Pesticides still threaten aquatic life in U.S. rivers and streams

By on September 30, 2014

Pesticide application at a Wisconsin Christmas tree farm (Credit: Wisconsin DNR, via Flicker/CC BY-ND 2.0)

The chemicals used to protect crops and repel insects on land are poisoning the country’s waterways and could spell trouble for aquatic life. The U.S. Geological Survey conducted their second decade’s worth of stream pesticide monitoring for the National Water Quality Assessment program, and turned up some discomforting trends in the process.

Chief among these is the fact that, as measured between 2001 and 2011, 90 percent of urban streams in the U.S. contain a high enough concentration of pesticides to impact fish and aquatic invertebrates. This is up from 53 percent in 1992-2001. The study found the U.S. uses more than 500 million pounds of pesticides annually.

Recognition of new pesticides, such as fipronil and dichlorvos, and a decrease in total sampling sites can explain part of the discrepancy between the first and second decades, said USGS hydrologist Wesley Stone.

“In the second decade we had a number of pesticides become registered for use that weren’t assessed during the first decade,” Stone said. “With the recent paper we were updating that information with the second decade and then comparing backwards in time.”

Hindostan Falls, on the east fork of the White River in Indiana. (Credit: John T. Wilson/USGS)

Most of the trends revealed by the study involve greater or lesser usage of certain pesticides by society over time. One pesticide, diazinon, appeared frequently in urban streams during the first decade of testing, Stone said. However, by the second decade, it was found in much lower concentrations.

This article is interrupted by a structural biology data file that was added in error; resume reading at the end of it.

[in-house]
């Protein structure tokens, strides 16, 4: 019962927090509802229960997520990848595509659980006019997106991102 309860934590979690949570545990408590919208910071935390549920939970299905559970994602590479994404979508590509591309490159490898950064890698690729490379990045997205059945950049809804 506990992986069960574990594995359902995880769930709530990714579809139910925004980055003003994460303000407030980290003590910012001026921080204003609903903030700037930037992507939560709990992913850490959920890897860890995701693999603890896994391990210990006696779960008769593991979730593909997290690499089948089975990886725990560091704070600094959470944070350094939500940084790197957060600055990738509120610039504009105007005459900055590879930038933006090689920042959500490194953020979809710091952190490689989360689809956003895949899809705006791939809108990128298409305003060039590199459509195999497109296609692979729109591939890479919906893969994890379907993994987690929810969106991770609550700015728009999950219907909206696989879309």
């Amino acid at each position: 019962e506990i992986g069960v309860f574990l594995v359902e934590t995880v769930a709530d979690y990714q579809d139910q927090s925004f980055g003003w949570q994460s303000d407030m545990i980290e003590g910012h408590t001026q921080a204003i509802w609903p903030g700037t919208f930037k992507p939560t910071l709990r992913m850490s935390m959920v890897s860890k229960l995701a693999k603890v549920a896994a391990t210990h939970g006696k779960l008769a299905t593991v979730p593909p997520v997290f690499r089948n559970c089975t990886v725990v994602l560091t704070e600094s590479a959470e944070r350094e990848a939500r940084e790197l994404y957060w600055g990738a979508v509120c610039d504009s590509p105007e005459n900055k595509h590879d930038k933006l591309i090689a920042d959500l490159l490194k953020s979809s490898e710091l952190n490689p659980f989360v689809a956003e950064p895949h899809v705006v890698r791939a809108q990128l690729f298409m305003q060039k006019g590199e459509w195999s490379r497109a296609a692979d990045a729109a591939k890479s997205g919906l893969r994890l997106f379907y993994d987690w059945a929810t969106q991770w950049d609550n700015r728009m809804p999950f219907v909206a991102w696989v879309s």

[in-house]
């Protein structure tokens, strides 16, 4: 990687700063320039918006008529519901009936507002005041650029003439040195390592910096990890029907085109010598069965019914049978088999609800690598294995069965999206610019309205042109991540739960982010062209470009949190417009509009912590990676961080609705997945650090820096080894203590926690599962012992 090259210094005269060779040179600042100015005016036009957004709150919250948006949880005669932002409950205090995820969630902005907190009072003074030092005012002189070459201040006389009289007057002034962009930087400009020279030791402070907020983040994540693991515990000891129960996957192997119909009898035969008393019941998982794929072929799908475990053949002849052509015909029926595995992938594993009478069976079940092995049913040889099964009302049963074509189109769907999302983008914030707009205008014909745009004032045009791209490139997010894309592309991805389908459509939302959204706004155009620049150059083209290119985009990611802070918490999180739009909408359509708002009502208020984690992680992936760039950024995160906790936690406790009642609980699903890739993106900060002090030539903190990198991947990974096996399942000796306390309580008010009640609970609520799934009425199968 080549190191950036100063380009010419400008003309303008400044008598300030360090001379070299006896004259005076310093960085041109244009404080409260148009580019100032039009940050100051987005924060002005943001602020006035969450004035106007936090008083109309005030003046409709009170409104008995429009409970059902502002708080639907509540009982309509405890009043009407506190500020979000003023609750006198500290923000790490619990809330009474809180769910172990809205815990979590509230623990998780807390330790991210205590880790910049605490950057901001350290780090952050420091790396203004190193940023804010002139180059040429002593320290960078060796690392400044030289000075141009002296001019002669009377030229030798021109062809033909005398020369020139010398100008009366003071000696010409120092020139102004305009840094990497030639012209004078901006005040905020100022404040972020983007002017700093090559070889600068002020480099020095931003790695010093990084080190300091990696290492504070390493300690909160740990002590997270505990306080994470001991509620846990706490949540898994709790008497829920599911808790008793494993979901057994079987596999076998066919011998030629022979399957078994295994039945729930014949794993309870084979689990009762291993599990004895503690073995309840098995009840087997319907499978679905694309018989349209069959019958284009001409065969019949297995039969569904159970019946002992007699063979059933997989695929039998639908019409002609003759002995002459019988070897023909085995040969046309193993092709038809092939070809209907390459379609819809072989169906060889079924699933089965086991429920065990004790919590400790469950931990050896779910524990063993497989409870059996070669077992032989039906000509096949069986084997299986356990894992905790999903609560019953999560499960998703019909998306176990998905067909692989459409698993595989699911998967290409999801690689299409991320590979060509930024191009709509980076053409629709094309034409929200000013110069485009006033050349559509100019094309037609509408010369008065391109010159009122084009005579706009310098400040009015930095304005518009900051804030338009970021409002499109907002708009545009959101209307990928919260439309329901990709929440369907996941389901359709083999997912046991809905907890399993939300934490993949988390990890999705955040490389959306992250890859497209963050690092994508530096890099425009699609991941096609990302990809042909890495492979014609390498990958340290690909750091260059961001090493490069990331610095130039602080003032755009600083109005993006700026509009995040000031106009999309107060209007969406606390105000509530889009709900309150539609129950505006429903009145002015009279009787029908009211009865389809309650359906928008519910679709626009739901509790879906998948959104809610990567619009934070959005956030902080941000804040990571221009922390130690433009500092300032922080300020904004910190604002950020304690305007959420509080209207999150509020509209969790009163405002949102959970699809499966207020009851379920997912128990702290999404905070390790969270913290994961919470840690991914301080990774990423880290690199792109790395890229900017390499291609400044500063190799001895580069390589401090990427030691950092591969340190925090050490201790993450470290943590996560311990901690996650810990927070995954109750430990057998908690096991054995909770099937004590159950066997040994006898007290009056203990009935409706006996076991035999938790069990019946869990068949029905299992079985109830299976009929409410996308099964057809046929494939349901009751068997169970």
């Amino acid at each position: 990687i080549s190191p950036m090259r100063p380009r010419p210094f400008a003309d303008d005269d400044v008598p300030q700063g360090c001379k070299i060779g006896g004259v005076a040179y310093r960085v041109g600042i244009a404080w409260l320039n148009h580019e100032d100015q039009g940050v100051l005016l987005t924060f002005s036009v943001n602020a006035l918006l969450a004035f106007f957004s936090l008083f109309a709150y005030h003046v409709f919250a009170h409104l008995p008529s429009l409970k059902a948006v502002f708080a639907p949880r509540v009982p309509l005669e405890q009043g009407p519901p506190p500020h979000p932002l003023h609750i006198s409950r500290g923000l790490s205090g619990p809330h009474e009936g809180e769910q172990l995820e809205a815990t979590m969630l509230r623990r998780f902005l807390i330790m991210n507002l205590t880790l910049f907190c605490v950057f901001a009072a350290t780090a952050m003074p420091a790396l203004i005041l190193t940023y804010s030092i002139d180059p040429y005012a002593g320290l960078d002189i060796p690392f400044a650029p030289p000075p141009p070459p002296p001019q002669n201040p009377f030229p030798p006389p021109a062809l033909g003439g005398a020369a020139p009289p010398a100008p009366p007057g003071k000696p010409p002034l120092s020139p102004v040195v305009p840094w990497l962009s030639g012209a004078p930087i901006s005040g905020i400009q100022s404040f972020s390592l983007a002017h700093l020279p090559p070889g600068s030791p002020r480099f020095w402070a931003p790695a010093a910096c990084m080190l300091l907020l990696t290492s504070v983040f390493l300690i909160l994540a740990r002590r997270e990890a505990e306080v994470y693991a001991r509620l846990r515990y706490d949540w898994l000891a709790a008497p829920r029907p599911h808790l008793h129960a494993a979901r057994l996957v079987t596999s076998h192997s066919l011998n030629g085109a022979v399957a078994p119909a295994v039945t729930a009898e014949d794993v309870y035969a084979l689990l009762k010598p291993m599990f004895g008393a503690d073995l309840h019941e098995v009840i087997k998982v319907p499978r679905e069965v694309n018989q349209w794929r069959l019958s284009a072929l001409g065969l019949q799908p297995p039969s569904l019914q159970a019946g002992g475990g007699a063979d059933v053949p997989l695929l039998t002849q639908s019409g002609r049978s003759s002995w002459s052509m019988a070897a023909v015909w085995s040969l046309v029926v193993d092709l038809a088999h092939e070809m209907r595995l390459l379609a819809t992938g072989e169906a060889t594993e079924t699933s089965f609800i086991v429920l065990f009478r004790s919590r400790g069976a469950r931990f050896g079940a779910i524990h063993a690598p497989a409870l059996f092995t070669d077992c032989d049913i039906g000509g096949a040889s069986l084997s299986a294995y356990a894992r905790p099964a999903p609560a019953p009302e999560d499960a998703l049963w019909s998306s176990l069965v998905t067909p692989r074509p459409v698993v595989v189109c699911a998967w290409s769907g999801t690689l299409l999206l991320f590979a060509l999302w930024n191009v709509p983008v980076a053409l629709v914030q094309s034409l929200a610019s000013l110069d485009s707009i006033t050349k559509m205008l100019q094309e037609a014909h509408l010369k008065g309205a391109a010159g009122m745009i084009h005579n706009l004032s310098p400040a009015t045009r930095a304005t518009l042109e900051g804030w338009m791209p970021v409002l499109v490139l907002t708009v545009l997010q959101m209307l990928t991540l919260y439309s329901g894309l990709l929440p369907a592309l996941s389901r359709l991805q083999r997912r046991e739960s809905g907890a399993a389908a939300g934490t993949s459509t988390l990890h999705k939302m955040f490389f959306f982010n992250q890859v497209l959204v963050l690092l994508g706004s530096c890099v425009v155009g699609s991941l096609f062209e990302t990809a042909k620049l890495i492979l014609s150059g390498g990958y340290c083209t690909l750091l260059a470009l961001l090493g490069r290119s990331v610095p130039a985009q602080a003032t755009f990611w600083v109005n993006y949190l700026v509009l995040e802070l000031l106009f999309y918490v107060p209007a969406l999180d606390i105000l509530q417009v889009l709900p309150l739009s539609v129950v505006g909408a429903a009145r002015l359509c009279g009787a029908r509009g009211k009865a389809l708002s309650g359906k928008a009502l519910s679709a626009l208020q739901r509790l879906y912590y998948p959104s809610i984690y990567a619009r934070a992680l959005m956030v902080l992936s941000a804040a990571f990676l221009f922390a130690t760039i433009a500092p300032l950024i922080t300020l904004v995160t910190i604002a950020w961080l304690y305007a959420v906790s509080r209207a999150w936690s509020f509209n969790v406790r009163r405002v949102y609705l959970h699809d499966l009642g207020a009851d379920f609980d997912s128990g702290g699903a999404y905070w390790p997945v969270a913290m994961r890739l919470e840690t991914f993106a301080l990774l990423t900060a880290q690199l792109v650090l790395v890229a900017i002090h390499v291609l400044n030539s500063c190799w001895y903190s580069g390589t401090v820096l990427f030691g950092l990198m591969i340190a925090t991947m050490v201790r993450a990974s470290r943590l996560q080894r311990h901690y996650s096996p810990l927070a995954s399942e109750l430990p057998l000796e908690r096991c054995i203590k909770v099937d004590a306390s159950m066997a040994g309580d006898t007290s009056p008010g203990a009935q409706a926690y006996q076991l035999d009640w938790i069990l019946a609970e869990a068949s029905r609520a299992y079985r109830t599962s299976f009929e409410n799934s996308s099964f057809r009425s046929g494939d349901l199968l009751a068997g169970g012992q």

The NAWQA program attempts to characterize major river basins in the U.S. by sampling at sites that represent a range of agricultural and urban environments. Limited resources necessitate careful selection of these sites, as well as which pesticides are tested.

“It’s always a challenge based on our funding levels,” Stone said. “As funding levels grow tighter and tighter, it makes us prioritize what pesticides we monitor and which ones we can’t.”

Sites surveyed for the pesticide study (Credit: USGS)

Data used for the study were gathered from 125 stream sites by USGS field teams whom Stone described as “hundreds of people doing an excellent job.” During the second decade, 123 pesticides were targeted for analysis.

While the NAWQA program’s pesticide study paints a useful picture of pesticide trends across the country, Stone acknowledged that more specific water quality analyses may be available on a regional level.

“This is a general study of what we saw across the country,” Stone said. “There are USGS studies that are regional or local, and they will collect pesticide information that we may not have included in the study.”

Top image: Pesticide application at a Wisconsin Christmas tree farm (Credit: Wisconsin DNR, via Flicker/CC BY-ND 2.0)

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